“Authorities have stressed that most cases only last three days, but how can serious cases that could result in life imprisonment or a death penalty be judged in such a short time? It’s going to take a lot longer than that, and I don’t think the public is ready for all that,” said Gohara, who spoke last month to Diet members who suddenly formed a group across party lines aiming to postpone the system’s start.
“This system will inevitably invite rough justice,” he said.
Others warn there is an overall lack of education of the public on the justice system itself and media crime reports could bias ordinary people.
The lawmakers who joined the group raised 12 major issues to back their opposition to the lay judge system, even though the law bringing in the system sailed through the Diet unanimously.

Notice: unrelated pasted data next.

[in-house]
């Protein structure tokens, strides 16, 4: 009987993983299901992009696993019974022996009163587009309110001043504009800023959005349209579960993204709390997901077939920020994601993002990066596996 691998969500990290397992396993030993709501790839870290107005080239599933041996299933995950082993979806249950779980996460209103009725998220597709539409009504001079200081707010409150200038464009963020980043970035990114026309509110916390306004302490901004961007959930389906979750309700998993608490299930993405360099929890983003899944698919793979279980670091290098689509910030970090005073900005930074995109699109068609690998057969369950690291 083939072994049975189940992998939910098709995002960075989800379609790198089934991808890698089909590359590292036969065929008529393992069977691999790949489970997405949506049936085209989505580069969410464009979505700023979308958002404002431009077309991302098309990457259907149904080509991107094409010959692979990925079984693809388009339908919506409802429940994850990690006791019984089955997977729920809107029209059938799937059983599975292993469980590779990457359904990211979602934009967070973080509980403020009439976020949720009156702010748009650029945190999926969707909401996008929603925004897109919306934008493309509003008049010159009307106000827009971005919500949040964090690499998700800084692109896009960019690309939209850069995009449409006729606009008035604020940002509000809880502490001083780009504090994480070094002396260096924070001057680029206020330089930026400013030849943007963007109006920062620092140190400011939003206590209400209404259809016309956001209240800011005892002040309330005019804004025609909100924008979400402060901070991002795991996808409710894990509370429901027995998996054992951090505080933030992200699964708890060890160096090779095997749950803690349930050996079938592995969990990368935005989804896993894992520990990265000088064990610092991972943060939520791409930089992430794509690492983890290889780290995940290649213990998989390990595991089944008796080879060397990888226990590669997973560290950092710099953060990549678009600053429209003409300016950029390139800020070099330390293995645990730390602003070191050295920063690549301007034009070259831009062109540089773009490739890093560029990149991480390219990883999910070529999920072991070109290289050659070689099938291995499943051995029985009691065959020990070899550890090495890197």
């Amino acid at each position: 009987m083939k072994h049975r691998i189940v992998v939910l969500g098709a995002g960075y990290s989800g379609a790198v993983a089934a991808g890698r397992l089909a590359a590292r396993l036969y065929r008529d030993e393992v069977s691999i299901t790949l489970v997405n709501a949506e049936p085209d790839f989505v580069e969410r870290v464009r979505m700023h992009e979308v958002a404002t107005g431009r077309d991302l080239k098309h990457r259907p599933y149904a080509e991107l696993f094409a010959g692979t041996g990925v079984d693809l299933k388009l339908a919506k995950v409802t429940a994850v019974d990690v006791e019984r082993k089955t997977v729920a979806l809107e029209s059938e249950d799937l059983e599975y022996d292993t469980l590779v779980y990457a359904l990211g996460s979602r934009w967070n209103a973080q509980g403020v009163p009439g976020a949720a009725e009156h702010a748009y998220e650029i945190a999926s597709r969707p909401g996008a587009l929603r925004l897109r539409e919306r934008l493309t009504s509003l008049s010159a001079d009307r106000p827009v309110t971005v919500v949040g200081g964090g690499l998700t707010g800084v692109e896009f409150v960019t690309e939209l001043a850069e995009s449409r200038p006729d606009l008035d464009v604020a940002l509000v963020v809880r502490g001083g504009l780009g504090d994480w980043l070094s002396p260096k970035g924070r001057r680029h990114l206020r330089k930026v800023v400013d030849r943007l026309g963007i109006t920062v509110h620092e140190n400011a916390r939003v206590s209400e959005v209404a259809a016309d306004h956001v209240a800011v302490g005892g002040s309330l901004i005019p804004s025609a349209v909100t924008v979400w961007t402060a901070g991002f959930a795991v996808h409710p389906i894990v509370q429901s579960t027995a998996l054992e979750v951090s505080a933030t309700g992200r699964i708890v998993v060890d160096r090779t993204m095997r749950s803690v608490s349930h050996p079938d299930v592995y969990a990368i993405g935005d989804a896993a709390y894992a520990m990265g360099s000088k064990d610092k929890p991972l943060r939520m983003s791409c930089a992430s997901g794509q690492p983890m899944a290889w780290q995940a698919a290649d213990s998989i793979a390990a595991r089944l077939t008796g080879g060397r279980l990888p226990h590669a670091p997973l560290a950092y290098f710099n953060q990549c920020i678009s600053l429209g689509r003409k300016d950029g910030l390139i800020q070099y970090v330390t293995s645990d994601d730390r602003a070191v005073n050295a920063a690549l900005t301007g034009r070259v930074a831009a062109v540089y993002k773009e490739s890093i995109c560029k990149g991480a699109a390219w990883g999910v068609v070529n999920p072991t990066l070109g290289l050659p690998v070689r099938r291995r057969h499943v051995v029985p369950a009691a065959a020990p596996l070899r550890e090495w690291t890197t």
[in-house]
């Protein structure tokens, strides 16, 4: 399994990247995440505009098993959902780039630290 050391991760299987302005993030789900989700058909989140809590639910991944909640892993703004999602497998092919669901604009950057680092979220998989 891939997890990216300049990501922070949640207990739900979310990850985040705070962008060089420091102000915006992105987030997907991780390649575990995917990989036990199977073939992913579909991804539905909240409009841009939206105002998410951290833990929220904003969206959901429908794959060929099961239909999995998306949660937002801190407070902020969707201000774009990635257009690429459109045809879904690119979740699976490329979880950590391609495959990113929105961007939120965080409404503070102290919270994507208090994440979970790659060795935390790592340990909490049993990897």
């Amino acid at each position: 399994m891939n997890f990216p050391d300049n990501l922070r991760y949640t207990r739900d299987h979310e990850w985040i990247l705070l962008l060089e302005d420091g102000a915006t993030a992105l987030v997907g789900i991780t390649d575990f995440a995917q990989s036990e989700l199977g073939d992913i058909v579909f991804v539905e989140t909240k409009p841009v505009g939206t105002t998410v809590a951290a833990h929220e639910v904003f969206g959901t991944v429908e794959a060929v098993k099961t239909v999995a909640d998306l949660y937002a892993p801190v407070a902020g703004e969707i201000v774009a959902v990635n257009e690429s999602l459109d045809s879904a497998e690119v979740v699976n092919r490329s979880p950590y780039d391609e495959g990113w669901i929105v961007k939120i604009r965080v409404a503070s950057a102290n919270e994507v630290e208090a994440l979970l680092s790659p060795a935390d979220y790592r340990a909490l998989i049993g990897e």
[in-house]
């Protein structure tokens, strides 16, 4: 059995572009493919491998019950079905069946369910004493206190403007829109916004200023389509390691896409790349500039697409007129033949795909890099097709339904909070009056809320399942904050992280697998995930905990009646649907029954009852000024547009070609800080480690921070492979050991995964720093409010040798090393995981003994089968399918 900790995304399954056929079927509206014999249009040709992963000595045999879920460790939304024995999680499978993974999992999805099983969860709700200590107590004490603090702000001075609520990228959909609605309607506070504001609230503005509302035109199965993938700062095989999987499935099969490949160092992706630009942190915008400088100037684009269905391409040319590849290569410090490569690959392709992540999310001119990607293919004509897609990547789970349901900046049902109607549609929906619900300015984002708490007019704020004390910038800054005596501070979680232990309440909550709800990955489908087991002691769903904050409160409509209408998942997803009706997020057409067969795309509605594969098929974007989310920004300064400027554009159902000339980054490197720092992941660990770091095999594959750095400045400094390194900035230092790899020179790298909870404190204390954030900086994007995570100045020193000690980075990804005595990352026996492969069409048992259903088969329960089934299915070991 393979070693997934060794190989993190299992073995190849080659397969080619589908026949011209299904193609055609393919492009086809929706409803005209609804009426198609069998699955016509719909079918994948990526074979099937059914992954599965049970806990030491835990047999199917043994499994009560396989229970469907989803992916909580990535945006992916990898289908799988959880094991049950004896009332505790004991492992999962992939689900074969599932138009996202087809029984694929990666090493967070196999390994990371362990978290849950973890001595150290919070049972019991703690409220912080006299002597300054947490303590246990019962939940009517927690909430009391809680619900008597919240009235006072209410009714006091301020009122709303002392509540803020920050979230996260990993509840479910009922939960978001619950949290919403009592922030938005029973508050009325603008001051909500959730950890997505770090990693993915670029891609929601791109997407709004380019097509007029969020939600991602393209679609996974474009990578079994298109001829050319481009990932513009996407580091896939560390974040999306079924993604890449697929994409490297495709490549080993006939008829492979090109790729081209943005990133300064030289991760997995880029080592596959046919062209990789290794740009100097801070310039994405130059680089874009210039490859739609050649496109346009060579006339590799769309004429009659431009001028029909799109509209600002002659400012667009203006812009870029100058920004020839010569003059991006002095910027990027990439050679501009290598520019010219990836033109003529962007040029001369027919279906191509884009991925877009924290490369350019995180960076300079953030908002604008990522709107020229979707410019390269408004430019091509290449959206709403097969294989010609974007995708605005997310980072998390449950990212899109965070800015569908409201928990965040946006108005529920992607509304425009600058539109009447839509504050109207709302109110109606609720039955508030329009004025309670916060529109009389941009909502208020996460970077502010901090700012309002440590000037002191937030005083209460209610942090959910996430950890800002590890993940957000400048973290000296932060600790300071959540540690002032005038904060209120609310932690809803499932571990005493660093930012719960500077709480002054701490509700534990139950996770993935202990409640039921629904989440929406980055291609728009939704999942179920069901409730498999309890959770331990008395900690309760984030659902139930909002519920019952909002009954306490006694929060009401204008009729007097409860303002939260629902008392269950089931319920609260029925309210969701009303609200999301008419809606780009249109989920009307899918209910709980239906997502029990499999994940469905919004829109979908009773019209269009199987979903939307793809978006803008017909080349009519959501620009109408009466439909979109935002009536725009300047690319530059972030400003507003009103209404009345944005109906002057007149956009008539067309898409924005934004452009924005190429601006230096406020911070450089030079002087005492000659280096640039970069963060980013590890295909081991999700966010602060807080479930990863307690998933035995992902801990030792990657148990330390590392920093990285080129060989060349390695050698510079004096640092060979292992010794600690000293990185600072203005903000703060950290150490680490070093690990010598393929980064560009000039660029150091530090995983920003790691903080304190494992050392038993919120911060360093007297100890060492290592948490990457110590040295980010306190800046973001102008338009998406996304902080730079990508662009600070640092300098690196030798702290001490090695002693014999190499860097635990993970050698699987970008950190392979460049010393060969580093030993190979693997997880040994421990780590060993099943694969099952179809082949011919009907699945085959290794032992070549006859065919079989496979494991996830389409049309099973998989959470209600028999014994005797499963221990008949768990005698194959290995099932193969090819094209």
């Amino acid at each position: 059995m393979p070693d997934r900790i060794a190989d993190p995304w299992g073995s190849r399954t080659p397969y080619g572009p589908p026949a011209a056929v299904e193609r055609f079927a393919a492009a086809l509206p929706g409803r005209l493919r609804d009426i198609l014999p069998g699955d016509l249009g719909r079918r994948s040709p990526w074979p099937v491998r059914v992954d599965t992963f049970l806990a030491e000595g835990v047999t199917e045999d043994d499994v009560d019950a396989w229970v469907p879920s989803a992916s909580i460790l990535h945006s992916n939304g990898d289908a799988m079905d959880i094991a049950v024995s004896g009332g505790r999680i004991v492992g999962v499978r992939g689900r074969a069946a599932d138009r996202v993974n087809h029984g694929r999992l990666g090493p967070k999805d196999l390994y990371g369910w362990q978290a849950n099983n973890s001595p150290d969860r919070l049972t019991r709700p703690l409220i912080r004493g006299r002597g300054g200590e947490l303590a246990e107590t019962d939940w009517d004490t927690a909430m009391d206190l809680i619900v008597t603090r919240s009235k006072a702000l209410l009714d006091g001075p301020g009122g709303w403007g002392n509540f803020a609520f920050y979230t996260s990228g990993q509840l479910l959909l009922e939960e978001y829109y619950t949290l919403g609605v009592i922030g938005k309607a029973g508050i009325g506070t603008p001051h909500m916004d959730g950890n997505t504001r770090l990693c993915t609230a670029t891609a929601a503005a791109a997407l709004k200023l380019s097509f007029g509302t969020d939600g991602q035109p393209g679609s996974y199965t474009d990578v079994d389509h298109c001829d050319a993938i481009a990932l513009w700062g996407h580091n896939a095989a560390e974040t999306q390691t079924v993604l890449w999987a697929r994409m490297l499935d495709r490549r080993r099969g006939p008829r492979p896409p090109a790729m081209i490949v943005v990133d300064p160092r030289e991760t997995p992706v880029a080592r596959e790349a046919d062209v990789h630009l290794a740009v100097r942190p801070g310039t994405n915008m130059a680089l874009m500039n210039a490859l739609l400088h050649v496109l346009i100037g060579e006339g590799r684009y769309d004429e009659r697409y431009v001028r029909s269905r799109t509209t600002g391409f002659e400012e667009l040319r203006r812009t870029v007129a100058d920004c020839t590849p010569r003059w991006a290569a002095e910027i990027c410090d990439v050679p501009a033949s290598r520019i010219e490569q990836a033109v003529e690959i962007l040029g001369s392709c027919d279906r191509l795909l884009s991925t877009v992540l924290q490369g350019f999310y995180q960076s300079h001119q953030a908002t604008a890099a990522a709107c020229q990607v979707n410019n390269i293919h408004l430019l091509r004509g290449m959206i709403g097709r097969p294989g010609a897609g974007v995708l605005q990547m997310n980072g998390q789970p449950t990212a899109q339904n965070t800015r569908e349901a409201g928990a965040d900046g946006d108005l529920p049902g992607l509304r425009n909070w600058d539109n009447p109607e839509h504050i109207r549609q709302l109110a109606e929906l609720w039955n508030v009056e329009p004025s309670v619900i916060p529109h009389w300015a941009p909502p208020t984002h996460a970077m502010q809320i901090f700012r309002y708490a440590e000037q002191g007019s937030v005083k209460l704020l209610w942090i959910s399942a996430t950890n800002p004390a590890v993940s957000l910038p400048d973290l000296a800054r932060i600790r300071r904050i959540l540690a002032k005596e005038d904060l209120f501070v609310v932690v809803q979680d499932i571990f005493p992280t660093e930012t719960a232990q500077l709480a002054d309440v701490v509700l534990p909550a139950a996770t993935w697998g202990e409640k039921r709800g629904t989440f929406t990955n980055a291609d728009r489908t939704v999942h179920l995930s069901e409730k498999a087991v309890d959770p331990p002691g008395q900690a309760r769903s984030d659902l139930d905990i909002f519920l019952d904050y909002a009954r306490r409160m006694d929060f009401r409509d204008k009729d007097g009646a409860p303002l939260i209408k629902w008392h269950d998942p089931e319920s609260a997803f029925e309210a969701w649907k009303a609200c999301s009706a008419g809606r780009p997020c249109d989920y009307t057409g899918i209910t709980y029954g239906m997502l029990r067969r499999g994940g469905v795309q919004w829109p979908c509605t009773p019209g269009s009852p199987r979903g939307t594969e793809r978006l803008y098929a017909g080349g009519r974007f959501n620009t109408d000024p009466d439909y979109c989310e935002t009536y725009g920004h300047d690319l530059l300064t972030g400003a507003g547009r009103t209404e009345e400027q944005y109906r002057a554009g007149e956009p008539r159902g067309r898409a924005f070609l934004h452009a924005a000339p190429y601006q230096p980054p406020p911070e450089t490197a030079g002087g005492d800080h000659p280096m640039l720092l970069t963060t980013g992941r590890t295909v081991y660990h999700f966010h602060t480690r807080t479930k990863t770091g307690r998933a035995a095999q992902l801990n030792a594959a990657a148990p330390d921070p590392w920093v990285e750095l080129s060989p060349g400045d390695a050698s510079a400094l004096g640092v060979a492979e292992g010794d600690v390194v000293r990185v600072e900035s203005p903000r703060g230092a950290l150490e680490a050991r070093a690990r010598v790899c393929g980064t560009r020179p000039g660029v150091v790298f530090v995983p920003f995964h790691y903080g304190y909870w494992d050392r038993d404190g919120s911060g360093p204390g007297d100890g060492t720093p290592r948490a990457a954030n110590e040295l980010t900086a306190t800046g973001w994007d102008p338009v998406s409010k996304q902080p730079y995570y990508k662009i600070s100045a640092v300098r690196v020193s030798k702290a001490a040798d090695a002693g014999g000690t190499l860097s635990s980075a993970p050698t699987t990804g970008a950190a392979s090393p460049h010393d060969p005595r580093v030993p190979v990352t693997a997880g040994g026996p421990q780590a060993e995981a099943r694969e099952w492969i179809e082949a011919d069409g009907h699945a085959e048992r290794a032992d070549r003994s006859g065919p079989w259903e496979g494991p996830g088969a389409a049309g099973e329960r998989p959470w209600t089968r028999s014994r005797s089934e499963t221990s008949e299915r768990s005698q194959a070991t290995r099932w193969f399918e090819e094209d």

Lawyer Satoru Shinomiya, who took part in designing the lay judge system, said that while he agrees with many issues that were raised, trying to stop system from starting now would return things to how they were.
“The fact that lay judges are coming has already brought many positive changes to the criminal justice system,” he said. “If we have to wait until all the problems are solved, then when will that day come?”
The law calls for the government to review the lay judge system three years after its introduction, if necessary.
What’s important to make the system better, Shinomiya said, is for lawyers to make the effort to persuade the lay judges to be fair and do the right thing.
“When the public comes to court, they want to do the right thing and leave. And it is the role of lawyers to encourage them to do that. I’m confident the Japanese people will respond to the call.”